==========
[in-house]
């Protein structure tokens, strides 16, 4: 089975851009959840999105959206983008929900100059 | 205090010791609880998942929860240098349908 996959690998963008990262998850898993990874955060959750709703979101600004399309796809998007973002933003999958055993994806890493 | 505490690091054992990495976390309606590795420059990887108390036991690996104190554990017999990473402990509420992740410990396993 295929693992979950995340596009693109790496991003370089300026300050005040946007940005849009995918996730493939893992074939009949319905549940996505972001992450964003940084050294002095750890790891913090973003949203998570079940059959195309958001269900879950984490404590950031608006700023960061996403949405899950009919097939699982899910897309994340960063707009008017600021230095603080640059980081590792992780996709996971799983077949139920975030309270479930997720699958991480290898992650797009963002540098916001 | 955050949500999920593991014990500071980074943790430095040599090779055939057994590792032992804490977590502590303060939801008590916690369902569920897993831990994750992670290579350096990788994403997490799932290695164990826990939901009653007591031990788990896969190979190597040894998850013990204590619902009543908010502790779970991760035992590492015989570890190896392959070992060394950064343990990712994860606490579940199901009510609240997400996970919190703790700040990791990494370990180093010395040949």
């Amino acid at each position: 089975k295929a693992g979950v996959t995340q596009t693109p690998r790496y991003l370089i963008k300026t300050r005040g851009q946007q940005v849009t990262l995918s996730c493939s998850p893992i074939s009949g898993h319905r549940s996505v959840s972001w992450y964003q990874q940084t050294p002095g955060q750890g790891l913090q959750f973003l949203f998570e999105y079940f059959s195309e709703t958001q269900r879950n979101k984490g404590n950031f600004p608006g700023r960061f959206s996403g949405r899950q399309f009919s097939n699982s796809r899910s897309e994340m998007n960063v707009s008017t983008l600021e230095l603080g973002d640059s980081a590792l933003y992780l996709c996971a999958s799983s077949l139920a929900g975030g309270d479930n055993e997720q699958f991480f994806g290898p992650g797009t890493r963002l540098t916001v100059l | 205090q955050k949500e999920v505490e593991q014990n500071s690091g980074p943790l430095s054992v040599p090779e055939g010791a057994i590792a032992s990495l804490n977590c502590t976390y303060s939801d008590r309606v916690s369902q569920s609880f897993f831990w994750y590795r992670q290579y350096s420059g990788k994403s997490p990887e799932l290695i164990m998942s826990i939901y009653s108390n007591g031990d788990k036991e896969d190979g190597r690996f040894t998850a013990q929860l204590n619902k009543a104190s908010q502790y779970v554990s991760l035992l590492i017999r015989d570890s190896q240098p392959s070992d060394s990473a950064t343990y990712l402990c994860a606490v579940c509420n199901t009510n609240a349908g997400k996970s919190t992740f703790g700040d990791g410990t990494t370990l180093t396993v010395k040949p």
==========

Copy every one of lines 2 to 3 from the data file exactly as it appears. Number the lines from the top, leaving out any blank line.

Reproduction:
């Protein structure tokens, strides 16, 4: 089975851009959840999105959206983008929900100059 | 205090010791609880998942929860240098349908 996959690998963008990262998850898993990874955060959750709703979101600004399309796809998007973002933003999958055993994806890493 | 505490690091054992990495976390309606590795420059990887108390036991690996104190554990017999990473402990509420992740410990396993 295929693992979950995340596009693109790496991003370089300026300050005040946007940005849009995918996730493939893992074939009949319905549940996505972001992450964003940084050294002095750890790891913090973003949203998570079940059959195309958001269900879950984490404590950031608006700023960061996403949405899950009919097939699982899910897309994340960063707009008017600021230095603080640059980081590792992780996709996971799983077949139920975030309270479930997720699958991480290898992650797009963002540098916001 | 955050949500999920593991014990500071980074943790430095040599090779055939057994590792032992804490977590502590303060939801008590916690369902569920897993831990994750992670290579350096990788994403997490799932290695164990826990939901009653007591031990788990896969190979190597040894998850013990204590619902009543908010502790779970991760035992590492015989570890190896392959070992060394950064343990990712994860606490579940199901009510609240997400996970919190703790700040990791990494370990180093010395040949």
């Amino acid at each position: 089975k295929a693992g979950v996959t995340q596009t693109p690998r790496y991003l370089i963008k300026t300050r005040g851009q946007q940005v849009t990262l995918s996730c493939s998850p893992i074939s009949g898993h319905r549940s996505v959840s972001w992450y964003q990874q940084t050294p002095g955060q750890g790891l913090q959750f973003l949203f998570e999105y079940f059959s195309e709703t958001q269900r879950n979101k984490g404590n950031f600004p608006g700023r960061f959206s996403g949405r899950q399309f009919s097939n699982s796809r899910s897309e994340m998007n960063v707009s008017t983008l600021e230095l603080g973002d640059s980081a590792l933003y992780l996709c996971a999958s799983s077949l139920a929900g975030g309270d479930n055993e997720q699958f991480f994806g290898p992650g797009t890493r963002l540098t916001v100059l | 205090q955050k949500e999920v505490e593991q014990n500071s690091g980074p943790l430095s054992v040599p090779e055939g010791a057994i590792a032992s990495l804490n977590c502590t976390y303060s939801d008590r309606v916690s369902q569920s609880f897993f831990w994750y590795r992670q290579y350096s420059g990788k994403s997490p990887e799932l290695i164990m998942s826990i939901y009653s108390n007591g031990d788990k036991e896969d190979g190597r690996f040894t998850a013990q929860l204590n619902k009543a104190s908010q502790y779970v554990s991760l035992l590492i017999r015989d570890s190896q240098p392959s070992d060394s990473a950064t343990y990712l402990c994860a606490v579940c509420n199901t009510n609240a349908g997400k996970s919190t992740f703790g700040d990791g410990t990494t370990l180093t396993v010395k040949p």